Kuhl moved up the ladder so fast that he’s not even on the 40 man roster yet, meaning he can hang out in AAA, work on his stuff and not burn any options, i.e. like having a 41 man roster.  The thing is his stuff is ready right now… but the roster flexibility is more important which makes his trade value even higher.

10.  Alen Hanson (23, AAA/MLB)

6.5 years of control     Trade Value Score – 82.8

When I look at a player and try to assess whether they can play in the majors I start with defense.   Alen Hanson is a borderline Major League shortstop defensively, meaning he’s probably an above average third and second baseman and could even possibly play center field.   So “check” — Hanson is fine there.

Then you assess whether you think he could hit a level appropriate for his position.  If Hanson was still a shortstop this bar could be lower but let’s look at him as a 2nd baseman.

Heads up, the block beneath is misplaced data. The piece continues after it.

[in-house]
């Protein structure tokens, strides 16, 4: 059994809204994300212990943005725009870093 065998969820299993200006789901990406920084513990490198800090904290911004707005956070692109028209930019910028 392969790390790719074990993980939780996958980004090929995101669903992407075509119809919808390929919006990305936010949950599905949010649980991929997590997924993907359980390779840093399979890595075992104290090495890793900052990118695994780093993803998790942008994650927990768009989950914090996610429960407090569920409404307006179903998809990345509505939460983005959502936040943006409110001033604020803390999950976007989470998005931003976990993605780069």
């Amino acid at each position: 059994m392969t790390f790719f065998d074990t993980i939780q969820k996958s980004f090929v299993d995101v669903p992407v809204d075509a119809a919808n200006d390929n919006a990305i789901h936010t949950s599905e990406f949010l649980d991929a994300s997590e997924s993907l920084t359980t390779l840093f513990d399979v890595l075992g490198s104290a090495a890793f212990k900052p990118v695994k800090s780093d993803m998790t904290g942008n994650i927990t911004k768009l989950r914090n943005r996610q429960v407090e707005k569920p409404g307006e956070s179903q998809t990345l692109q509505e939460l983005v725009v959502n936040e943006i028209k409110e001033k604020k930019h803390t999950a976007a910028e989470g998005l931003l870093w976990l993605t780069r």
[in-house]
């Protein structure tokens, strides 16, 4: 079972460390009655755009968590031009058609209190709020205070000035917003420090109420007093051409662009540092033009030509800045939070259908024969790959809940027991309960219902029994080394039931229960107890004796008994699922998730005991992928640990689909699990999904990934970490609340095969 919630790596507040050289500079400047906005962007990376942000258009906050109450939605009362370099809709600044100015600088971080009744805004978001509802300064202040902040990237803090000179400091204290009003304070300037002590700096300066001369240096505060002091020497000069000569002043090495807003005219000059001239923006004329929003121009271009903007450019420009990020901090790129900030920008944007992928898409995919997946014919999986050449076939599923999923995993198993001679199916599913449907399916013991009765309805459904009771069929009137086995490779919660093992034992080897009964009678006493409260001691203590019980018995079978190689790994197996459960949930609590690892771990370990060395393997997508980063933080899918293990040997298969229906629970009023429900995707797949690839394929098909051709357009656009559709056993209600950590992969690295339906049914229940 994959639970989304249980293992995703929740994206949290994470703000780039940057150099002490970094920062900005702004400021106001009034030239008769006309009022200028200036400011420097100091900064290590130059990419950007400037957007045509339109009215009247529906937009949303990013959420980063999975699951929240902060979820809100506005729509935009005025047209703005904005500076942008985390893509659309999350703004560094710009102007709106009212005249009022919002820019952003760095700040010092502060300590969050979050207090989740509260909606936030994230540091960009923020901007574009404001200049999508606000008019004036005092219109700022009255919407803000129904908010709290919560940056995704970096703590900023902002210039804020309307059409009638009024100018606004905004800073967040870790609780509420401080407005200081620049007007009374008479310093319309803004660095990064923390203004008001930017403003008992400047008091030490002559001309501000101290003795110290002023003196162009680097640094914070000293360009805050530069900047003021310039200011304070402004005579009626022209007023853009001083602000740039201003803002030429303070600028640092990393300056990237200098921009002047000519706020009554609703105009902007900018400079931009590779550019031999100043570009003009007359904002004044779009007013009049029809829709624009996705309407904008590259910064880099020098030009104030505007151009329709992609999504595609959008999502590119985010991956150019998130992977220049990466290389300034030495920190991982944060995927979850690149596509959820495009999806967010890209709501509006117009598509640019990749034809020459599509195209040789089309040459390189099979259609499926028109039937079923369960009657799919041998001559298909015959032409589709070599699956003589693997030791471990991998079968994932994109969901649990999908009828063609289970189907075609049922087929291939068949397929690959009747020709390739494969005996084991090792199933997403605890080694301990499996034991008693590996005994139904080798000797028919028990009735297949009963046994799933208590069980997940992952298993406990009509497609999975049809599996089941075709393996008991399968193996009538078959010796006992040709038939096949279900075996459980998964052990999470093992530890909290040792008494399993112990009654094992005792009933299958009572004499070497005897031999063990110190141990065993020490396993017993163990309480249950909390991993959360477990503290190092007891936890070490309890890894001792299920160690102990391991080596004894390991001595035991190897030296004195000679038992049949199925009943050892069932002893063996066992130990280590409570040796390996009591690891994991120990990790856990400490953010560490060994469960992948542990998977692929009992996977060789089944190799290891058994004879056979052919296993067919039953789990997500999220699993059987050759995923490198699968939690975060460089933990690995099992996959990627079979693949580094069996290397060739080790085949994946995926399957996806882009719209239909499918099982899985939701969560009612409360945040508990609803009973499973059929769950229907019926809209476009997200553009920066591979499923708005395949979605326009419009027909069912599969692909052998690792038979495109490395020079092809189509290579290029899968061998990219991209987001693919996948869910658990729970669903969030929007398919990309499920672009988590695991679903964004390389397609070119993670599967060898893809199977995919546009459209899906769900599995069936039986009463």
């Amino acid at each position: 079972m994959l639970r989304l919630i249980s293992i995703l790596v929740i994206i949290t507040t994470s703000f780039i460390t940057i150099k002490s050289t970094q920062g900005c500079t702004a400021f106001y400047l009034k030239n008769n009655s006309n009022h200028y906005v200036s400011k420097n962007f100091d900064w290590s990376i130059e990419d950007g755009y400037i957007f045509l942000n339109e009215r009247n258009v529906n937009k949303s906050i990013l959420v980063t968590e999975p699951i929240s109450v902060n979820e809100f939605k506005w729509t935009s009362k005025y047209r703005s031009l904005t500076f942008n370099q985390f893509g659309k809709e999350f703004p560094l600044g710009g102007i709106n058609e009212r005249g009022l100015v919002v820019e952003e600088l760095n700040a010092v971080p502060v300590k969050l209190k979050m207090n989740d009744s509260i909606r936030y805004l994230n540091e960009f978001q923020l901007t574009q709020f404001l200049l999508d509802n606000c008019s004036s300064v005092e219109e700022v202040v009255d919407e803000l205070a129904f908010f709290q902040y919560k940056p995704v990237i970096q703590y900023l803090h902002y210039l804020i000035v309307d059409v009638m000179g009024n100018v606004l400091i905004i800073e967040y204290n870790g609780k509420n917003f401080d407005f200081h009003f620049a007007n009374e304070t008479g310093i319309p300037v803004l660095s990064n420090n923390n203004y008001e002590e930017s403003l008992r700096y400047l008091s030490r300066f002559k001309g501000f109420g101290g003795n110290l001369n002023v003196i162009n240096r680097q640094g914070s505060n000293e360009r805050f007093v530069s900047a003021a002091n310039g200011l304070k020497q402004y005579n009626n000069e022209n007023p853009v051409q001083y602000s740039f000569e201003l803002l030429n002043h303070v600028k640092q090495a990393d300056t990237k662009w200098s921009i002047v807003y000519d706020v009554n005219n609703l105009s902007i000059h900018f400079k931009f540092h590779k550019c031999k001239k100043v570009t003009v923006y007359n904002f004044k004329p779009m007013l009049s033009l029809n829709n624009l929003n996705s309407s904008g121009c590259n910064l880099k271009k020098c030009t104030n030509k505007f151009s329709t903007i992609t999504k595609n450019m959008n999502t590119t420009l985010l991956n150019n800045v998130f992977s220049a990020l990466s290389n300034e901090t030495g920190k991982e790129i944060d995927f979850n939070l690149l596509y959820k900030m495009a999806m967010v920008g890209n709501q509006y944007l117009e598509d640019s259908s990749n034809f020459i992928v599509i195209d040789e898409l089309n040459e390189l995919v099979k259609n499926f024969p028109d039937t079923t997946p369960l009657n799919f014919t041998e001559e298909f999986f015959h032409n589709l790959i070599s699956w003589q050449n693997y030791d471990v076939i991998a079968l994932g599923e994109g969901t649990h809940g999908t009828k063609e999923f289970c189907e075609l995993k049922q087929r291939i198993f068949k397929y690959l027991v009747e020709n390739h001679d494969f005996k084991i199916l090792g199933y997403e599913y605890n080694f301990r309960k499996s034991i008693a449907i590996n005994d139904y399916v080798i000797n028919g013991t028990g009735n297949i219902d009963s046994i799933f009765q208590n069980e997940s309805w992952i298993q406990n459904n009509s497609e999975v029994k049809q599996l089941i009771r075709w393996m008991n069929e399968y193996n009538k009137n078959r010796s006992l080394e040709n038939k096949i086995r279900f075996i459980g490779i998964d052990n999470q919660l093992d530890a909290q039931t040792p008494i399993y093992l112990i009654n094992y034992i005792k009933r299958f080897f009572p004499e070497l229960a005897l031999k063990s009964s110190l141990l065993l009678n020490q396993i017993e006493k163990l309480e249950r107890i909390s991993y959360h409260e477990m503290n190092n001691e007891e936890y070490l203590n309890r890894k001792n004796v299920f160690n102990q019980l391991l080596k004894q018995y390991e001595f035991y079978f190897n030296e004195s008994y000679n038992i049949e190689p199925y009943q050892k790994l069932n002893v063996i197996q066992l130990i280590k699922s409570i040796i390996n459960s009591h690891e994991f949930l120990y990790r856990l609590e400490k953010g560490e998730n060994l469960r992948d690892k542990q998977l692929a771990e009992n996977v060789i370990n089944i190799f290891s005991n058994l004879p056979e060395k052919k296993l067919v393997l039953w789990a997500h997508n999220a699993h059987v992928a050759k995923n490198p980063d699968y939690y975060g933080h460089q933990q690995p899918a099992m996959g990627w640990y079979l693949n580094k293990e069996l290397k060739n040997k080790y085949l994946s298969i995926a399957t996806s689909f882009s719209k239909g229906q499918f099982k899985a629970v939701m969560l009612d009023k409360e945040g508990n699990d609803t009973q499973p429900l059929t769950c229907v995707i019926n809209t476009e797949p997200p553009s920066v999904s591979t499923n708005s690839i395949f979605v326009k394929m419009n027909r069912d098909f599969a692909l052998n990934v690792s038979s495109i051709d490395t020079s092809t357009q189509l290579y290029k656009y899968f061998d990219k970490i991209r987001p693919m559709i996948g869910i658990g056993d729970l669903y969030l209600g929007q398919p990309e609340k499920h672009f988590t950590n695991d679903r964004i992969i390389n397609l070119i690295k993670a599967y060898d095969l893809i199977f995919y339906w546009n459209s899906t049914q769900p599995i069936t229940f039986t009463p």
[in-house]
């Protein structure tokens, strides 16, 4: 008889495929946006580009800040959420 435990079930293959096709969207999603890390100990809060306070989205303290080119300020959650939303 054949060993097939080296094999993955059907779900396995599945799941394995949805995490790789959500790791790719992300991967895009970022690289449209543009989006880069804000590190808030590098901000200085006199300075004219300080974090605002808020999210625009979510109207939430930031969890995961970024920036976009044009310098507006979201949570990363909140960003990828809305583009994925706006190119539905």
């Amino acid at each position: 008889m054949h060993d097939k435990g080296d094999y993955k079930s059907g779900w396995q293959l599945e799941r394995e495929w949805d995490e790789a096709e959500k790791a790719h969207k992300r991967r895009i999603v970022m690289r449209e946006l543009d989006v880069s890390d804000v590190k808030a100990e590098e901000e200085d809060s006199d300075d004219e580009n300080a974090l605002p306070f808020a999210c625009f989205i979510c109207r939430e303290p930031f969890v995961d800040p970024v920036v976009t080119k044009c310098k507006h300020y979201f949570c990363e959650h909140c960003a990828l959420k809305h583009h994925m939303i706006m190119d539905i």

If you look at full season batting average and home runs Hanson doesn’t look too studly, but if you start breaking out splits Hanson begins to shine.  Hanson hits better LH against RH pitching with  a .270/.332/.405 line in 330 plate appearances… not to dismiss his 35 SBs.

So in an infield with the RH Kang at 3B, the RH Mercer at short and the RH Harrison at 2B, with the RH Sean Rodriguez as the primary backup, wouldn’t it be nice to have a LH middle infielder that could come up and give them a break against some RHP’s?  Hanson is a nice find and his time has come.

9.  Austin Meadows (21, AA)

6.5 years of control     Trade Value Score – 85.7

We’ve been talking about Meadows for a few years now and he still can’t legally drink a beer… if they even card him in his home state of Georgia.

Meadows was the gift given to us when Mark Appel didn’t sign and looks like a nice find with the ninth spot in the 2013 draft.  He made his way all the way to AA by last September.  I didn’t get to scout him in person yet, but that will be on the agenda for 2016.

I’ve tweeted with the aforementioned JJ Cooper about Meadows and he says the thoughts of Meadows needing to leave center field for a corner are inaccurate as Meadows plays a fine center.  I also tweeted with Eno Sarris about Meadows during the Arizona Fall League and Sarris said he has an “80 body” which we’ve heard before.